[Python-Dev] Enable Hostname and Certificate Chain Validation
bp at benjamin-peterson.org
Wed Jan 22 15:32:43 CET 2014
On Wed, Jan 22, 2014, at 04:02 AM, Donald Stufft wrote:
> On Jan 22, 2014, at 6:45 AM, Nick Coghlan <ncoghlan at gmail.com> wrote:
> > On 22 January 2014 21:21, Paul Moore <p.f.moore at gmail.com> wrote:
> >> On 22 January 2014 10:30, Donald Stufft <donald at stufft.io> wrote:
> >>> Python 3.4 has made great strides in making it easier for applications
> >>> to simply turn on these settings, however many people are not aware
> >>> at all that they need to opt into this. Most assume that it will operate
> >>> similarly to their browser, curl, wget, etc and validate by default and in
> >>> the typical style of security related issues it will appear to work just fine
> >>> however be grossly insecure.
> >> Two things:
> >> 1. To be "like the browser" we'd need to use the OS certificate store,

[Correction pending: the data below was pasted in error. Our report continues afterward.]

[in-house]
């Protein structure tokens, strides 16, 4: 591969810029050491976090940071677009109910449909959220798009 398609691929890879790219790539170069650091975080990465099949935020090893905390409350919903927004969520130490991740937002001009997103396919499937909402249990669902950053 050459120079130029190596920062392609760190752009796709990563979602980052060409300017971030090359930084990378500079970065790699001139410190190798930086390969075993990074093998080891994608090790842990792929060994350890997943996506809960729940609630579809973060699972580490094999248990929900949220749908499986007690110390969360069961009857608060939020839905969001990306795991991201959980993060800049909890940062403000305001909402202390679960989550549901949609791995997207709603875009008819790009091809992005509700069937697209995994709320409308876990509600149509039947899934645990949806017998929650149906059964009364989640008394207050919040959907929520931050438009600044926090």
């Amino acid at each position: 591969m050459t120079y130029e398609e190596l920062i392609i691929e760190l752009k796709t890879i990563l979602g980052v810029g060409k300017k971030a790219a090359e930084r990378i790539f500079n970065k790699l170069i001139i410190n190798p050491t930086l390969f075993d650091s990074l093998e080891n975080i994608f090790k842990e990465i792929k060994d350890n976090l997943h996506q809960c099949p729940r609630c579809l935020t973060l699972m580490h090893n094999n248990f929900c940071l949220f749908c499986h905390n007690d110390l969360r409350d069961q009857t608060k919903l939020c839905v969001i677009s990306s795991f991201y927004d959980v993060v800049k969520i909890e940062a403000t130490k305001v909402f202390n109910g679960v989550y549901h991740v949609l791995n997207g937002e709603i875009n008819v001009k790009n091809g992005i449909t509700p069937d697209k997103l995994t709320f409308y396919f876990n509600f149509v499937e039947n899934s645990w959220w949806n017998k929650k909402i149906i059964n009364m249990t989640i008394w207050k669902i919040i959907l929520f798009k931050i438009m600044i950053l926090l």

> >> which isn't the case on Windows at the moment (managing those
> >> certificate bundle files is most definitely *not* "like the browser" -
> >> I'd have no idea how to add a self-certificate to the bundle file
> >> embedded in pip, for example).
> >> 2. Your proposal is that because some application authors have not
> >> opted in yet, we should penalise the end users of those applications
> >> by stopping them being able to use unverified https? And don't forget,
> >> applications that haven't opted in will have no switch to allow
> >> unverified use. That seems to be punishing the wrong people.
> > Right, the browsers have a whole system of "click through" security to
> > make the web (and corporate intranets!) still usable even when they
> > only accept CA signed certs by default. With a programming language,
> > there's no such interactivity, so applications just break and users
> > don't know why.
> > It's notable that even Linux distros haven't made this change in their
> > system Python builds, and commercial Linux distros have raised
> > paranoia to an art form (since that's a respectable chunk of what
> > their users are paying for).
> I was actually talking to a Debian maintainer about the likelihood
> of making this change there earlier today :) If I fail at making this
> change in upstream I’ll be lobbying downstream and then we’ll
> just have different behaviors based on where you get your Python
> from which I think stinks.
I suppose if Debian wants to serve as a test ground to determine whether
everyone is happy about having their scripts broken, that's fine, too.
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